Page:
‘SNL’ takes on cast shake-up, Armie Hammer in so-so premiere

When Saturday Night Live returned for its 48th season this weekend, the granddaddy of all sketch shows ripped itself apart before anyone else could. In a cold open, host Miles Teller and cast member Andrew Dismukes played Peyton and Eli Manning, hosts of ESPN’s “ManningCast.” But instead of providing play-by-play commentary on Monday night football, they critiqued the premiere episode’s “opening sketch”.

“Let’s see what they came up with all summer,” they said, watching the sketch-in-a-sketch — an intentionally wooden number that featured every clumsy comedy move imaginable.

It was a clever way to address the challenges facing the iconic NBC comedy, with the loss of a sports team’s worth of cast members between seasons (including Pete Davidson, Kate McKinnon and Aidy Bryant) and the addition of four new faces. The preemptive strike was also a smart move given “SNL’s” lower profile as a relevant or reliable source of comedy. But even with the hilarious, self-deprecating opener, the first episode of the new season was neither a smash hit nor a total flop. It was mediocre, which is perhaps the worst place for a series whose writing, particularly its political satire, hasn’t surfaced in a while. Like so many “SNL” episodes before it, the lesson started off strong, losing momentum with every sketch save for two dynamic performances by musical guest Kendrick Lamar.

Executive producer Lorne Michaels called this season a “transitional year” after stars Davidson, McKinnon and Bryant left, along with Kyle Mooney, Melissa Villaseñor, Aristotle Athari, Alex Moffat and Chris Redd. Change is something “SNL” really needs, but Saturday showed that messing up the cast makes no difference if there’s not enough consistently strong material to work with.

The Cold Open focused on Trump (James Austin Johnson) at Mar-A-Lago. Peyton complained that there weren’t any “funny” impressions like Rudy Giuliani or Lindsay Graham. But those were all made by McKinnon, said Eli, noting “SNL’s” big loss of talent right at the start. They berated “newcomer” Michael Longfellow for freezing in front of the camera and noted a surprising fumble from “veteran Bowen Yang” (still one of the show’s bright spots) as the comedian, who played China’s President Xi, deliberately dictated the pronunciation from “Corgi.” Peyton then stopped the commentary to read out some disappointing “stats”: “only 14 attempted jokes, 1 mild laugh and 3 giggles.” The duo added Jon Hamm for comment. “What have you seen so far tonight?” They asked. “I don’t know, but it’s not a comedy,” Hamm said. “They didn’t even use Kenan [Thompson] still.”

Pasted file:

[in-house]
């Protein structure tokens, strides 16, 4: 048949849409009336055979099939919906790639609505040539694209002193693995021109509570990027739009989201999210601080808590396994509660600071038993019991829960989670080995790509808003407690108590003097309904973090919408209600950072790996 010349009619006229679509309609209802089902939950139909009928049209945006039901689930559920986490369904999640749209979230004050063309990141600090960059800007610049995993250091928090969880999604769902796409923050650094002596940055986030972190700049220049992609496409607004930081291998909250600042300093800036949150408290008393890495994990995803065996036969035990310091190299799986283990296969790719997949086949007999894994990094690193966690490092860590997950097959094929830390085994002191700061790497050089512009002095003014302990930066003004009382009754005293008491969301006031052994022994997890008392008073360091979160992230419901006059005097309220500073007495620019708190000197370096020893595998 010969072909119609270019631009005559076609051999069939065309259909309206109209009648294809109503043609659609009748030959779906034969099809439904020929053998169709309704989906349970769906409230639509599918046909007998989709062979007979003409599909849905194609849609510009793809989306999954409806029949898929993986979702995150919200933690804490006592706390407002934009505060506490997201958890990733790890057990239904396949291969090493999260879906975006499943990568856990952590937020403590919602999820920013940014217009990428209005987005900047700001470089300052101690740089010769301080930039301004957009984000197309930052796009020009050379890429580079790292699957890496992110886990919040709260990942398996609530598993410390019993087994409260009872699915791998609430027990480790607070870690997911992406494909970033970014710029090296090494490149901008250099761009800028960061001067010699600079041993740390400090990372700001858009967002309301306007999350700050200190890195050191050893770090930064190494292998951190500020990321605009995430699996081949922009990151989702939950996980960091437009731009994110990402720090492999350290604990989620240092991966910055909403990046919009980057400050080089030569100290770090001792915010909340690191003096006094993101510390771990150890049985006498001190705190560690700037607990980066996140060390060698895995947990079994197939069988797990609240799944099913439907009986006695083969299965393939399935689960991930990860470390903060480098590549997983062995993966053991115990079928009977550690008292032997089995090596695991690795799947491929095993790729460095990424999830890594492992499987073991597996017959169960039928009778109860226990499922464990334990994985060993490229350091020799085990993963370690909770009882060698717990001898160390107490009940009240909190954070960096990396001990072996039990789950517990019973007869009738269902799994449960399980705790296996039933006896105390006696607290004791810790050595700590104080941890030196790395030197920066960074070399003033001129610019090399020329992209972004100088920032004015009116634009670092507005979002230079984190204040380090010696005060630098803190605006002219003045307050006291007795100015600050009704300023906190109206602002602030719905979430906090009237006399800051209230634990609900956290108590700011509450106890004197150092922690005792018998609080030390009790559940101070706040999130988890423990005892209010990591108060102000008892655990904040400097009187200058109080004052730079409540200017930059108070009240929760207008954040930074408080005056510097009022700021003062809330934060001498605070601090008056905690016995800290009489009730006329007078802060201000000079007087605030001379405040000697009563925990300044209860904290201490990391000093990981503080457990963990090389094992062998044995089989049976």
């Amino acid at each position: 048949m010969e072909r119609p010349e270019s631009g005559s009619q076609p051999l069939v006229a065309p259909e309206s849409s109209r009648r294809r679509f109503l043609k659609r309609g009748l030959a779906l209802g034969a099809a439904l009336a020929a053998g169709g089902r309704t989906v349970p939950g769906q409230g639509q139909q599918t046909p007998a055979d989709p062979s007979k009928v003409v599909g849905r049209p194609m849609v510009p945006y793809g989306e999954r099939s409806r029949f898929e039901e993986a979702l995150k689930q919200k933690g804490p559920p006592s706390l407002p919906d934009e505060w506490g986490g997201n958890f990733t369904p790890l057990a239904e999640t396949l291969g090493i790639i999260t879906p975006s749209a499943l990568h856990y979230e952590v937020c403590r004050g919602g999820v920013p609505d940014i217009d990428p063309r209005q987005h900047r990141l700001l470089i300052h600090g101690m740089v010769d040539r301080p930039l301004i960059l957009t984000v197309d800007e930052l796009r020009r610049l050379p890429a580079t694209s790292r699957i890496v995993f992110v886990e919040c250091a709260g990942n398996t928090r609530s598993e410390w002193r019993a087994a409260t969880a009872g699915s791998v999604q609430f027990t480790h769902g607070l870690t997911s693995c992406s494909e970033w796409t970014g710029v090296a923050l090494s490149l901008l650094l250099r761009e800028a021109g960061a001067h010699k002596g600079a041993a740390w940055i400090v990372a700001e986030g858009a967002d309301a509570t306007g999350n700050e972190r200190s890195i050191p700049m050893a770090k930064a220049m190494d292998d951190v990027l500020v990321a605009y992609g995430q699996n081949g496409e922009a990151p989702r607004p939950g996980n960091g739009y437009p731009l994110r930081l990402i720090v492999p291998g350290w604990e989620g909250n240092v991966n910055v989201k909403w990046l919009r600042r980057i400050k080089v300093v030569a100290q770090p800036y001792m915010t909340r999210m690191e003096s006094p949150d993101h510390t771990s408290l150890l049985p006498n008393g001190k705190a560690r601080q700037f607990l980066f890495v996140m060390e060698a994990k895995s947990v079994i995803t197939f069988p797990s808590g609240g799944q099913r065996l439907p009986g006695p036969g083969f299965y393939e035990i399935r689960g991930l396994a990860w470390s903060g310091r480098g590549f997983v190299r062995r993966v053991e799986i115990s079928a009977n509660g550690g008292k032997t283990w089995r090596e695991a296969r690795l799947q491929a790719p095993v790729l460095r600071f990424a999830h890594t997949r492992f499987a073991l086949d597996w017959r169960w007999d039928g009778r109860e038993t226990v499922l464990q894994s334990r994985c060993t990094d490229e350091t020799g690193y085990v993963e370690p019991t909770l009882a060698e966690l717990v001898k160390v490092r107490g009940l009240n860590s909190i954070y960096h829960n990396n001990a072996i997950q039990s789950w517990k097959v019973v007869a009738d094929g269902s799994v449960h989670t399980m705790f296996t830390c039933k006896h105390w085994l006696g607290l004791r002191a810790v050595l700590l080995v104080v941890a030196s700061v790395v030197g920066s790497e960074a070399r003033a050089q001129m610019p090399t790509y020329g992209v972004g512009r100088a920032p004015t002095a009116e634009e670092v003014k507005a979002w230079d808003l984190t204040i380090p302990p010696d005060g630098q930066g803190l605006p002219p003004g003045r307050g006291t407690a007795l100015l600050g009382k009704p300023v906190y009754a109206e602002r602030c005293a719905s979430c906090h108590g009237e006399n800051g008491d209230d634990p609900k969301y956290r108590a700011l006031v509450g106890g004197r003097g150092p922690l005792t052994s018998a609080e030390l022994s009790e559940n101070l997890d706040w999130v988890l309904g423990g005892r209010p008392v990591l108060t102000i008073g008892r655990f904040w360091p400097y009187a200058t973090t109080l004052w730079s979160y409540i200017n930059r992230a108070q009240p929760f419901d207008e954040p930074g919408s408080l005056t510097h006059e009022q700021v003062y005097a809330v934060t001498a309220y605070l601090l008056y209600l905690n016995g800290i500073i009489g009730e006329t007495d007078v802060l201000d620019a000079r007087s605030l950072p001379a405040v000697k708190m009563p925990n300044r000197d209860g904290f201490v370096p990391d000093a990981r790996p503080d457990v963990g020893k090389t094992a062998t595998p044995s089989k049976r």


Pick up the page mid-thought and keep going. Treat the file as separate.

The opening was fun, confident and creative. Another skit to lead the show, a game show titled “Send Something Normal,” also gave hope that the series could be headed in an upward direction. Four male contestants simply had to send a woman a standard direct message to win $100 million. Adam Levine (Mike Day), Armie Hammer (Johnson), Neil deGrasse Tyson (Thompson) and Yang (playing himself) all failed. Then it all went downhill, with a Charmin Bears sketch, a little bit about two-day Trader brothers in a bar who banged on women, and a missed opportunity to really mock Nicole Kidman’s pathetic AMC homage to the movies’ magic.

It’s too early to say how the show’s new players – Longfellow, Molly Kearney, Devon Walker and Marcello Hernandez – will fit in. The returning troupe includes Andrew Dismukes and Punkie Johnson, who have been promoted to repertory status alongside Day, Chloe Fineman and Heidi Gardner, Ego Nwodim, Cecily Strong and Yang. Sarah Sherman and James Austin Johnson remain feature players. “Weekend Update” is still hosted by Michael Che and Colin Jost, and it’s still hit-and-miss.

Saturday marked the start of Thompson’s 20th year on the sketch show, and judging by the episode, he’s still her ace up his sleeve. But it alone can’t bridge the gap between meh and worthwhile, and neither can a meta-sketch about your show’s weaknesses.

https://www.latimes.com/entertainment-arts/tv/story/2022-10-02/snl-miles-teller-kendrick-lamar-new-cast-season-premiere ‘SNL’ takes on cast shake-up, Armie Hammer in so-so premiere

Sarah Ridley

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